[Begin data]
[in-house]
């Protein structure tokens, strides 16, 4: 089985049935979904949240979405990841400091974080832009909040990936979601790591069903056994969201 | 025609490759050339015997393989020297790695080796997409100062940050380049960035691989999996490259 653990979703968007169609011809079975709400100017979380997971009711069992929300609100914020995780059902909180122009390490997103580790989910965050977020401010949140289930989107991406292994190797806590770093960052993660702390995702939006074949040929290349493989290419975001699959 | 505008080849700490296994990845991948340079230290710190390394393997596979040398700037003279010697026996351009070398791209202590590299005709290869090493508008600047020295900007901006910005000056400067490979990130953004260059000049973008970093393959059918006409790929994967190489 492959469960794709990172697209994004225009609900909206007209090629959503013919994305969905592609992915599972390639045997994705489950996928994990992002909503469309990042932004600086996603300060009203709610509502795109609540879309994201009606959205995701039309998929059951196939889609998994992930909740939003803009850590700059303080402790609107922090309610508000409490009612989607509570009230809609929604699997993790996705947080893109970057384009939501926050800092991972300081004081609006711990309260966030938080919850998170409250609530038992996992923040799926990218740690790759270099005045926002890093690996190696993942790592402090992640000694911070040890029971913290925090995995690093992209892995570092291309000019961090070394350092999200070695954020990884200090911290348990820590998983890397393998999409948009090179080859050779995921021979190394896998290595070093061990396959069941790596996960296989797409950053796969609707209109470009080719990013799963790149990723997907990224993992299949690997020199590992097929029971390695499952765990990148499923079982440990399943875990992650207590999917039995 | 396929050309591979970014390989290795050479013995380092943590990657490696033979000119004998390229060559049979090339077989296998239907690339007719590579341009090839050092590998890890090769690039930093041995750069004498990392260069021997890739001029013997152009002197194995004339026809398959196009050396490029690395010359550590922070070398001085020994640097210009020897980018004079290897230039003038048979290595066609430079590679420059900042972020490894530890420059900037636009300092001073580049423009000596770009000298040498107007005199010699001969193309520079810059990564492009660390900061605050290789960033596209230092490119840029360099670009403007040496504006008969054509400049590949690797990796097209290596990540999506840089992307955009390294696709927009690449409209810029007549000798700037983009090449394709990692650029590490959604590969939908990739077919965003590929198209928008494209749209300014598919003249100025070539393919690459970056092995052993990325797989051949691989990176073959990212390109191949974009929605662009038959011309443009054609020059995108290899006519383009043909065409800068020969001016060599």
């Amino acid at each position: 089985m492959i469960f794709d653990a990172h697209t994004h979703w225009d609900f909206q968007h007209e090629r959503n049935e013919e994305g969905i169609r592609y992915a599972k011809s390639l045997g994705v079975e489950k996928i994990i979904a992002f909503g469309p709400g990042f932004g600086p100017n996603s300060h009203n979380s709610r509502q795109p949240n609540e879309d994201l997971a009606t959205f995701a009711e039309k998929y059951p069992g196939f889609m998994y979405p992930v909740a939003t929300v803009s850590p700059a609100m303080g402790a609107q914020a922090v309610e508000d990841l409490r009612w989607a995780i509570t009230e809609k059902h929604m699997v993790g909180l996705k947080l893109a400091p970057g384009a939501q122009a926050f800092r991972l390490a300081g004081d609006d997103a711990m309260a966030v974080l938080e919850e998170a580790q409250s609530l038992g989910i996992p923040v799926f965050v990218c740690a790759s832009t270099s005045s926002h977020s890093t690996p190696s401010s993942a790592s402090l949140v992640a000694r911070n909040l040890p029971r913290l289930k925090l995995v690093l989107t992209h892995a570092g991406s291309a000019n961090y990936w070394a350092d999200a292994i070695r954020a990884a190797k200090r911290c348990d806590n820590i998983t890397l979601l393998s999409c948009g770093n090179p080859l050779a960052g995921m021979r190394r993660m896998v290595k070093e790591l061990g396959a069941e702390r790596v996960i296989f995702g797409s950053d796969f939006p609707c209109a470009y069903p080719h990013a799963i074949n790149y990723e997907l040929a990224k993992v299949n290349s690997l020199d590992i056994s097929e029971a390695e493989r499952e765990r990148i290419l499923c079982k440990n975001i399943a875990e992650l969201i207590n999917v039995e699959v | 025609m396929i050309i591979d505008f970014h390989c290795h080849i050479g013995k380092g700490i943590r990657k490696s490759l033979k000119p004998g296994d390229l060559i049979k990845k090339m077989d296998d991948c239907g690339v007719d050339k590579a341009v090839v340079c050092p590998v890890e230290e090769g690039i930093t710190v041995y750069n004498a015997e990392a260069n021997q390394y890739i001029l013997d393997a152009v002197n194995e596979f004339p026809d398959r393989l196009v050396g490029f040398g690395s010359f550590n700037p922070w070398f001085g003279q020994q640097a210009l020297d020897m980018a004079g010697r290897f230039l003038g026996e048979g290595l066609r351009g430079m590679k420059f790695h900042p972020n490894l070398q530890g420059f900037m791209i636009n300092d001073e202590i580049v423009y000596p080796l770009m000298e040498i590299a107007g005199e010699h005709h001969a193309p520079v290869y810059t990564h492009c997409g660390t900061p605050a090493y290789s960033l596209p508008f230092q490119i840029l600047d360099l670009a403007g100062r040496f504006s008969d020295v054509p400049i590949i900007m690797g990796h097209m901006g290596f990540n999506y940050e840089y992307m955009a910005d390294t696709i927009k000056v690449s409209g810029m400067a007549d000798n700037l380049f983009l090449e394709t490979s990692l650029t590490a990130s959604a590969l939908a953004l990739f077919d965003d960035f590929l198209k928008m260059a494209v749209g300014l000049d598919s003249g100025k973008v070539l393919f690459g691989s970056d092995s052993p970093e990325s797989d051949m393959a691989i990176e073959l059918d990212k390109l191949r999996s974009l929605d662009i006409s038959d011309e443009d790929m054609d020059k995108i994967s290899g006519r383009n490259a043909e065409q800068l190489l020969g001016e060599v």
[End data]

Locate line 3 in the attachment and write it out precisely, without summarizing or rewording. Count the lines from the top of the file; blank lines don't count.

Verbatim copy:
């Amino acid at each position: 089985m492959i469960f794709d653990a990172h697209t994004h979703w225009d609900f909206q968007h007209e090629r959503n049935e013919e994305g969905i169609r592609y992915a599972k011809s390639l045997g994705v079975e489950k996928i994990i979904a992002f909503g469309p709400g990042f932004g600086p100017n996603s300060h009203n979380s709610r509502q795109p949240n609540e879309d994201l997971a009606t959205f995701a009711e039309k998929y059951p069992g196939f889609m998994y979405p992930v909740a939003t929300v803009s850590p700059a609100m303080g402790a609107q914020a922090v309610e508000d990841l409490r009612w989607a995780i509570t009230e809609k059902h929604m699997v993790g909180l996705k947080l893109a400091p970057g384009a939501q122009a926050f800092r991972l390490a300081g004081d609006d997103a711990m309260a966030v974080l938080e919850e998170a580790q409250s609530l038992g989910i996992p923040v799926f965050v990218c740690a790759s832009t270099s005045s926002h977020s890093t690996p190696s401010s993942a790592s402090l949140v992640a000694r911070n909040l040890p029971r913290l289930k925090l995995v690093l989107t992209h892995a570092g991406s291309a000019n961090y990936w070394a350092d999200a292994i070695r954020a990884a190797k200090r911290c348990d806590n820590i998983t890397l979601l393998s999409c948009g770093n090179p080859l050779a960052g995921m021979r190394r993660m896998v290595k070093e790591l061990g396959a069941e702390r790596v996960i296989f995702g797409s950053d796969f939006p609707c209109a470009y069903p080719h990013a799963i074949n790149y990723e997907l040929a990224k993992v299949n290349s690997l020199d590992i056994s097929e029971a390695e493989r499952e765990r990148i290419l499923c079982k440990n975001i399943a875990e992650l969201i207590n999917v039995e699959v | 025609m396929i050309i591979d505008f970014h390989c290795h080849i050479g013995k380092g700490i943590r990657k490696s490759l033979k000119p004998g296994d390229l060559i049979k990845k090339m077989d296998d991948c239907g690339v007719d050339k590579a341009v090839v340079c050092p590998v890890e230290e090769g690039i930093t710190v041995y750069n004498a015997e990392a260069n021997q390394y890739i001029l013997d393997a152009v002197n194995e596979f004339p026809d398959r393989l196009v050396g490029f040398g690395s010359f550590n700037p922070w070398f001085g003279q020994q640097a210009l020297d020897m980018a004079g010697r290897f230039l003038g026996e048979g290595l066609r351009g430079m590679k420059f790695h900042p972020n490894l070398q530890g420059f900037m791209i636009n300092d001073e202590i580049v423009y000596p080796l770009m000298e040498i590299a107007g005199e010699h005709h001969a193309p520079v290869y810059t990564h492009c997409g660390t900061p605050a090493y290789s960033l596209p508008f230092q490119i840029l600047d360099l670009a403007g100062r040496f504006s008969d020295v054509p400049i590949i900007m690797g990796h097209m901006g290596f990540n999506y940050e840089y992307m955009a910005d390294t696709i927009k000056v690449s409209g810029m400067a007549d000798n700037l380049f983009l090449e394709t490979s990692l650029t590490a990130s959604a590969l939908a953004l990739f077919d965003d960035f590929l198209k928008m260059a494209v749209g300014l000049d598919s003249g100025k973008v070539l393919f690459g691989s970056d092995s052993p970093e990325s797989d051949m393959a691989i990176e073959l059918d990212k390109l191949r999996s974009l929605d662009i006409s038959d011309e443009d790929m054609d020059k995108i994967s290899g006519r383009n490259a043909e065409q800068l190489l020969g001016e060599v």